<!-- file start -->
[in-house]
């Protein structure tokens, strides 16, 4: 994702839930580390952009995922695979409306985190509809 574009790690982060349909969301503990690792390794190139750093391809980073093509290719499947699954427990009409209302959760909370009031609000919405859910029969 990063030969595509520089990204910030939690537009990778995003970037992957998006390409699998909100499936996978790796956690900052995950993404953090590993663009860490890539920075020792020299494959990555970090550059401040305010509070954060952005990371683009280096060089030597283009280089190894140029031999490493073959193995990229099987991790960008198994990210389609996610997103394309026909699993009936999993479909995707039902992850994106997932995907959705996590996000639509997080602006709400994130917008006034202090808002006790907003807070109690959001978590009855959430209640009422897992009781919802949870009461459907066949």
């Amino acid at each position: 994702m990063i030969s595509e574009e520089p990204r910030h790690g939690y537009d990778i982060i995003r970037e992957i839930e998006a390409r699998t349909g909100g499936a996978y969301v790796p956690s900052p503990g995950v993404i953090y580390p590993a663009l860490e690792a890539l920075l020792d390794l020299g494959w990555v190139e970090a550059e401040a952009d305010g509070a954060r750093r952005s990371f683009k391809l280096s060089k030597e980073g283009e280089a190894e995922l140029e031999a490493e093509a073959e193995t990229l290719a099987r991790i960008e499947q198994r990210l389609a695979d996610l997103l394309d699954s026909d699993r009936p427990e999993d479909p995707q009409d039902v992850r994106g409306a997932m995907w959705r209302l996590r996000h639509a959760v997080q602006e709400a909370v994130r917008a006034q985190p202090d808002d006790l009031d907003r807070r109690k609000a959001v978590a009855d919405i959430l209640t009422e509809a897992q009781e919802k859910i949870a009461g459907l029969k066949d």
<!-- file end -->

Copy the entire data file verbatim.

[in-house]
């Protein structure tokens, strides 16, 4: 994702839930580390952009995922695979409306985190509809 574009790690982060349909969301503990690792390794190139750093391809980073093509290719499947699954427990009409209302959760909370009031609000919405859910029969 990063030969595509520089990204910030939690537009990778995003970037992957998006390409699998909100499936996978790796956690900052995950993404953090590993663009860490890539920075020792020299494959990555970090550059401040305010509070954060952005990371683009280096060089030597283009280089190894140029031999490493073959193995990229099987991790960008198994990210389609996610997103394309026909699993009936999993479909995707039902992850994106997932995907959705996590996000639509997080602006709400994130917008006034202090808002006790907003807070109690959001978590009855959430209640009422897992009781919802949870009461459907066949």
């Amino acid at each position: 994702m990063i030969s595509e574009e520089p990204r910030h790690g939690y537009d990778i982060i995003r970037e992957i839930e998006a390409r699998t349909g909100g499936a996978y969301v790796p956690s900052p503990g995950v993404i953090y580390p590993a663009l860490e690792a890539l920075l020792d390794l020299g494959w990555v190139e970090a550059e401040a952009d305010g509070a954060r750093r952005s990371f683009k391809l280096s060089k030597e980073g283009e280089a190894e995922l140029e031999a490493e093509a073959e193995t990229l290719a099987r991790i960008e499947q198994r990210l389609a695979d996610l997103l394309d699954s026909d699993r009936p427990e999993d479909p995707q009409d039902v992850r994106g409306a997932m995907w959705r209302l996590r996000h639509a959760v997080q602006e709400a909370v994130r917008a006034q985190p202090d808002d006790l009031d907003r807070r109690k609000a959001v978590a009855d919405i959430l209640t009422e509809a897992q009781e919802k859910i949870a009461g459907l029969k066949d």